Something about Craig Martin Wood’s aggressively precious Henry the Rabbit moniker opens up a vortex of bad indie pop associations. One may wonder, has Moon Glyph, thusly known as reliable spelunkers of untold psychedelic chasms, succumbed to pandering to the Frightened Rabbit crowd (if such a crowd still exists)? Or, god forbid, was the label putting out the debut from an artist that might sound like Dr. Dog? Andrew Bird?
Hardly helping matters is the fact that Wood describes Henry the Rabbit’s first offering, Earthen By Birth, as “psychedelic ukulele skiffle.” Not to mention that his day job is drumming for Copenhagen’s Halasan Bazar, a retrofitted outfit of ‘60s lovers that’s as interested in coordinated mustaches and Victorian neckties as it is in credibly reproducing Haight-Ashbury folk rock sounds.
Thankfully, the delicate, mostly instrumental wanderings that actually emanate from Earthen quiver between the vibe of lost freak folk artifacts and a Moroccan Sublime Frequencies expedition. The twee leanings suggested by the name Henry the Rabbit do, to an extent, hold true. But if Wood is exploring twee, it’s as a notion that can be traced back to the warm domestic quirk of Vashti Bunyan, Sandy Denny and the Incredible String Band. Potentially overly cute elements such as trinket-like percussion, whistling and omnipresent ukulele seemingly drift in from Ennio Morricone-conjured deserts rather than, say, the world of big tent indie bands and whimsically soundtracked Nissan commercials. Such intermittent spells of waltzing gypsy exotica and Spaghetti Western eeriness go a long way in successfully undercutting the more saccharine aspects of Wood’s sensibility.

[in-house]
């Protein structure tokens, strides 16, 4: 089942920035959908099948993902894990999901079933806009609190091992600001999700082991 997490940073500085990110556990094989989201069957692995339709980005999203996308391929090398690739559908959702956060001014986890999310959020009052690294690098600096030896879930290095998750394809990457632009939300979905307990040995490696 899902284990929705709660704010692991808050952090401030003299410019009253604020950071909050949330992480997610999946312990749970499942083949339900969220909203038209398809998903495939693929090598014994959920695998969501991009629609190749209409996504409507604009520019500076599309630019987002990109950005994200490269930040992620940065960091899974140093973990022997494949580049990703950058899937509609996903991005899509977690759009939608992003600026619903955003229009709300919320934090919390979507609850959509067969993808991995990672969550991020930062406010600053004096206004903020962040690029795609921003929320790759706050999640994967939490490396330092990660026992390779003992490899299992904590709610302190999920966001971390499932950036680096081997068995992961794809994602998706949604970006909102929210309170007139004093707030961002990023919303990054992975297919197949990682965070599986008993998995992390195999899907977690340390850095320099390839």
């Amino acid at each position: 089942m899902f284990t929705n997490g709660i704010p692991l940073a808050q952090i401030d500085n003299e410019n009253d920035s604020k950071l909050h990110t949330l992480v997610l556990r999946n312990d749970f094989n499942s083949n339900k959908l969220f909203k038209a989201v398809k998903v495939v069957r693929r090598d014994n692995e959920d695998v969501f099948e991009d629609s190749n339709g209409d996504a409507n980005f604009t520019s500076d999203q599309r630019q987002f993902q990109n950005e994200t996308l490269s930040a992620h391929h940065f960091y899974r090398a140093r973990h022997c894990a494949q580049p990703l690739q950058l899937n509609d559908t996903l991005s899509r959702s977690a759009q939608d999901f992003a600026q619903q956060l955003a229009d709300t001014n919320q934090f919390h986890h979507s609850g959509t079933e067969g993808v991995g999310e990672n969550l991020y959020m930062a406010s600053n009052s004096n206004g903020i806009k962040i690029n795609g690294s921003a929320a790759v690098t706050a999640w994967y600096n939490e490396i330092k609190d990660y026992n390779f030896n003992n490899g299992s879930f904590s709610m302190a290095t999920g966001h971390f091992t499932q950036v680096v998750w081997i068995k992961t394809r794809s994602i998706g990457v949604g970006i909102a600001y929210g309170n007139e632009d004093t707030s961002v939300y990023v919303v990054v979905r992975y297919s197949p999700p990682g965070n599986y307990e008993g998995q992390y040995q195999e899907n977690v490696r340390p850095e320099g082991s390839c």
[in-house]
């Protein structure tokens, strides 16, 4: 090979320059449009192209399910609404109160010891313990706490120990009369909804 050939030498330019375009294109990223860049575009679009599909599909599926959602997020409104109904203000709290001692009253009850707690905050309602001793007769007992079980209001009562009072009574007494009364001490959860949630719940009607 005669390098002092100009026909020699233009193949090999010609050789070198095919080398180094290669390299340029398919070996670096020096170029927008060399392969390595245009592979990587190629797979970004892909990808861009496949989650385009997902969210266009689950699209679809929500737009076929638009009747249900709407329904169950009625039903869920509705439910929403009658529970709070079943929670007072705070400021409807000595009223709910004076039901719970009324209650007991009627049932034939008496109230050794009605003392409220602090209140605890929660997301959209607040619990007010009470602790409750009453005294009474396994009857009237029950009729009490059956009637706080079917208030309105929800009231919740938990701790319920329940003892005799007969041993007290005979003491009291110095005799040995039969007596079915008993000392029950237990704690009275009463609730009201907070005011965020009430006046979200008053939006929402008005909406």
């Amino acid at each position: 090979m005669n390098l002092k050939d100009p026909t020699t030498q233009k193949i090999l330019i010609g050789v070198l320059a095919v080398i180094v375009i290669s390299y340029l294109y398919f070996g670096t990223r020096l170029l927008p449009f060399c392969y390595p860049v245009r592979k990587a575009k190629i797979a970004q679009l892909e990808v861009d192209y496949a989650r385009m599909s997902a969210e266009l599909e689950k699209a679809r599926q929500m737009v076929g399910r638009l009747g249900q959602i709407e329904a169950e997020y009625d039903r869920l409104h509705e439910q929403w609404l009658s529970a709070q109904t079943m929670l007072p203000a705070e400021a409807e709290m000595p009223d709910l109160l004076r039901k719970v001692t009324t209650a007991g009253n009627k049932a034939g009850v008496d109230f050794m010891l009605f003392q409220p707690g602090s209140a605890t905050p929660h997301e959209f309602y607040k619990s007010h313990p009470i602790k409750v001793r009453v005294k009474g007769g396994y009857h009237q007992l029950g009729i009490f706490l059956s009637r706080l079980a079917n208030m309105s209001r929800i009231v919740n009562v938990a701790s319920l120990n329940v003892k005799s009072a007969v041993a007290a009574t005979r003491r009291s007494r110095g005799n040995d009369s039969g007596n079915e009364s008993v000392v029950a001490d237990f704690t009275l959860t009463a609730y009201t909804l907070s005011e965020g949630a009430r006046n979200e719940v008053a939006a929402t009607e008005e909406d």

Earthen also stays a healthy distance away from the kind of droning, jammyautopilot that has come to occasionally mar largely vocal-less psych releases on small labels. Rather paradoxically, Henry the Rabbit approaches a kind of sober psychedelia that’s borne out of Brothers Grimm sorcery and folk tale mysticism rather than DMT hedonism.
Though good enough to warrant repeat listens and some curiosity about the ways Wood may develop the project, Earthen can be too politely feather-light for its own good. It’s difficult to distinguish any highlights from the album, seeing as the tracks serve to keep a continuous spell cast over the listener. Earthen is also unusually cloying for an album with no vocals aside from the occasional wordless cooing. Yet it’s ultimately refreshing – and in a backwards way, sort of ballsy – that Wood is attempting to locate a realm that’s as imaginative and entranced as it is innocent.